The characters’ sexuality in We Are Okay, though, came about differently. I felt that I’d written the happy lesbian love stories that I wanted to give to young readers and could set aside that responsibility for a while. I didn’t know that there would be any romance in We Are Okay, but as I made my initial notes, I realized that there was a degree of longing and awkwardness between Marin and Mabel that felt romantically loaded. And since a major part of the novel is about them finding out who they are to each other after the passage of time and the change in their circumstances, I was compelled to explore the complexities of each girl’s identity. Though the character of Bev in my second novel, The Disenchantments, is bisexual, I was able to examine Mabel’s bisexuality in a much deeper way because she’s more sure of who she is, while Bev is a bit of a disaster and still figuring it all out.
In We Are Okay, you describe San Francisco with warmth and color, while Marin’s lonely existence on the East Coast is cold and stark. Is this a reflection of something deeper about Marin?
I remember being so hard on myself in grad school because my classmates would write using all of these poetic techniques and I couldn’t—and still can’t—write a good simile to save my life. But gradually I have noticed that more description is seeping into my work. I’m sure it comes from my life. I’m one of those people who will try out different seats at a café until I find the right spot with the best view and light. I want my morning coffee in a particular mug and my lunch on a beautiful plate. (Hence, Marin and her bowls.) And when I write, I see the scene; each movement of the characters feels significant.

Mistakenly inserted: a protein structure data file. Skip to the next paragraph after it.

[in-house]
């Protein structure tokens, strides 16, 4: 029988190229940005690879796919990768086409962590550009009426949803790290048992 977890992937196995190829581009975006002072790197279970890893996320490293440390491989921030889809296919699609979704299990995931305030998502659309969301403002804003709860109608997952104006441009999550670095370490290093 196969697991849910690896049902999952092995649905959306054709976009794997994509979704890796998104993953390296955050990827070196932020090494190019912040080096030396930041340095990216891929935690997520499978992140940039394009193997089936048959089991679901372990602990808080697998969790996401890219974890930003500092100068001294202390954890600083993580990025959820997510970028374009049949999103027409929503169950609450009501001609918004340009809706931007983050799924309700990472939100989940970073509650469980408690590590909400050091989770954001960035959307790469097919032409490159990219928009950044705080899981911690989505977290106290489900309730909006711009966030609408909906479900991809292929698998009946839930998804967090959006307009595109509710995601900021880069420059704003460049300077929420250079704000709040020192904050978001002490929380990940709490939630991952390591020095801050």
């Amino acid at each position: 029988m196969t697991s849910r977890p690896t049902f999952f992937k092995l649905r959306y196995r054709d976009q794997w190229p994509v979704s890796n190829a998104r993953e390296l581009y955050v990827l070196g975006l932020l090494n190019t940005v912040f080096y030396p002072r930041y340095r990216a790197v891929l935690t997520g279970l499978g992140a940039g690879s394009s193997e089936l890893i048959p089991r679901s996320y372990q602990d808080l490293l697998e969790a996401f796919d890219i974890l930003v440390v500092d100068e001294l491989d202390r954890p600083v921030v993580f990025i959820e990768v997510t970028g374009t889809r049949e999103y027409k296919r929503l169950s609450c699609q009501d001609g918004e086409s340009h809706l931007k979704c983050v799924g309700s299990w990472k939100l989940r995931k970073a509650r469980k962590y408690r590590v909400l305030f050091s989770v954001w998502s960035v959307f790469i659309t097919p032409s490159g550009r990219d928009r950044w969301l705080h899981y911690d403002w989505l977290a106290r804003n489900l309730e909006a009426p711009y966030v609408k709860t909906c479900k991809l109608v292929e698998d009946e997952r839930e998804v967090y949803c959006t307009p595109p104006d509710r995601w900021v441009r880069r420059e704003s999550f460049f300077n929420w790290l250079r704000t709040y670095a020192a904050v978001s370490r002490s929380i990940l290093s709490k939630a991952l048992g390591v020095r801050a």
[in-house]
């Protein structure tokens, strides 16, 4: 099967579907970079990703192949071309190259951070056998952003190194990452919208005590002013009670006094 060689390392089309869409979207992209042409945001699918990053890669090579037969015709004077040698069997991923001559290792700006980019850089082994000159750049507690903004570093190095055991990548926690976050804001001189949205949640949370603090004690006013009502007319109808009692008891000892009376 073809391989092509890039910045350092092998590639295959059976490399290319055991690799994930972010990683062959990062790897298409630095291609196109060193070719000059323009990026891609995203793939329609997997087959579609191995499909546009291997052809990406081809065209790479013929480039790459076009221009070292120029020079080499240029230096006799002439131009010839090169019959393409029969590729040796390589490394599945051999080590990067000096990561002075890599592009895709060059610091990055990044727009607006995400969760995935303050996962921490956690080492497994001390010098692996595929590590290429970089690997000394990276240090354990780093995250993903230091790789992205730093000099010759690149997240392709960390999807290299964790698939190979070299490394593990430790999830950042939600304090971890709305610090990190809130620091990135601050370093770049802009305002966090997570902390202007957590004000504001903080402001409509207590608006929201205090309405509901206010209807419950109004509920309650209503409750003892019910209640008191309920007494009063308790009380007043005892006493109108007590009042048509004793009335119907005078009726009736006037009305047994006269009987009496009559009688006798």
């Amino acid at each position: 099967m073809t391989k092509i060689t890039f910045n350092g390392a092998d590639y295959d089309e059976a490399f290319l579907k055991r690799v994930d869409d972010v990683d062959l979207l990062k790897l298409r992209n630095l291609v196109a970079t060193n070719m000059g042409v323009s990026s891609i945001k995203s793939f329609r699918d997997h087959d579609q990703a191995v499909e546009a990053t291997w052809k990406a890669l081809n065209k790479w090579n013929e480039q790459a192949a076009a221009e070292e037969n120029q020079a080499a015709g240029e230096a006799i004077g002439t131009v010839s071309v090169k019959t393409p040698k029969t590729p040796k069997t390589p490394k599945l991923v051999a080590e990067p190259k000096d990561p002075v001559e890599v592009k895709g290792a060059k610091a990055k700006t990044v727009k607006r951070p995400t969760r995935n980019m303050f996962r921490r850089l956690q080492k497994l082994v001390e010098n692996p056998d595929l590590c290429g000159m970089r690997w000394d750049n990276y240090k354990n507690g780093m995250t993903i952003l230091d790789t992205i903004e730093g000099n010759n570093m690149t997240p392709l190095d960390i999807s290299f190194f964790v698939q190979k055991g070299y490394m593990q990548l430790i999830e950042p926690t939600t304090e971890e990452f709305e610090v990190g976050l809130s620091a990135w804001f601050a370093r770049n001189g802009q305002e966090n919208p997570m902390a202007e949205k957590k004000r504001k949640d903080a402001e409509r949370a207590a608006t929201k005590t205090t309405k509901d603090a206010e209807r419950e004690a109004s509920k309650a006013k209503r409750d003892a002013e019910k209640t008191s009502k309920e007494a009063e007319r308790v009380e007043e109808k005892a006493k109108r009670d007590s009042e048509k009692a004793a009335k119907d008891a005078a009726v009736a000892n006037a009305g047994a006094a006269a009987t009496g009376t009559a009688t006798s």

In We Are Okay specifically, my settings had so much emotion already assigned to them because of Marin’s orphanhood. While the San Francisco scenes are warm and vibrant, full of the smell of Gramps’s baking and the sound of him singing and all of the familiar objects that fill a home, the New York dorm scenes are cold and stark but for a couple glimmers of the new life that Marin is creating for herself. Her yellow bowls and her plant mean so much to her because they are choices that she’s made. She has to create her own home now—alone—and she is doing so with care.
Is there a real Gramps? His character is so vibrant.
While Gramps is an invention, the novel was influenced by the loss of my grandfather. There are a few true similarities: a penchant for telling jokes; a card-playing habit (though my grandfather’s game of choice was bridge and not poker); Catholicism (though my grandfather remained a believer until the end); frugality (the only time my grandfather ever spoke harshly to me was when he thought I had over-tipped a waiter); and the best of hearts and intentions. The rest of Gramps, including his tragic backstory, was invented. But even as I say that I feel like it isn’t quite right. Something I learned from my grandfather is how deeply and enduringly people can be haunted by grief. He suffered from dementia, but even as the disease was erasing most of his memories, he would sit me down and describe a specific horror he endured in WWII. That someone could be so kind and funny, so loving and warm, so accessible and so joyful—and at the same time carry the weight of such darkness and grief still astonishes me. He’s been gone for almost five years now but I’m still learning from him.
After creating a complex character like Marin, is it hard to say good-bye when the novel is complete?
Yes. Marin feels real to me, and I do wish I could check in with her a few years down the line to see how she’s doing and what her life is like. But I also have faith that she’s okay.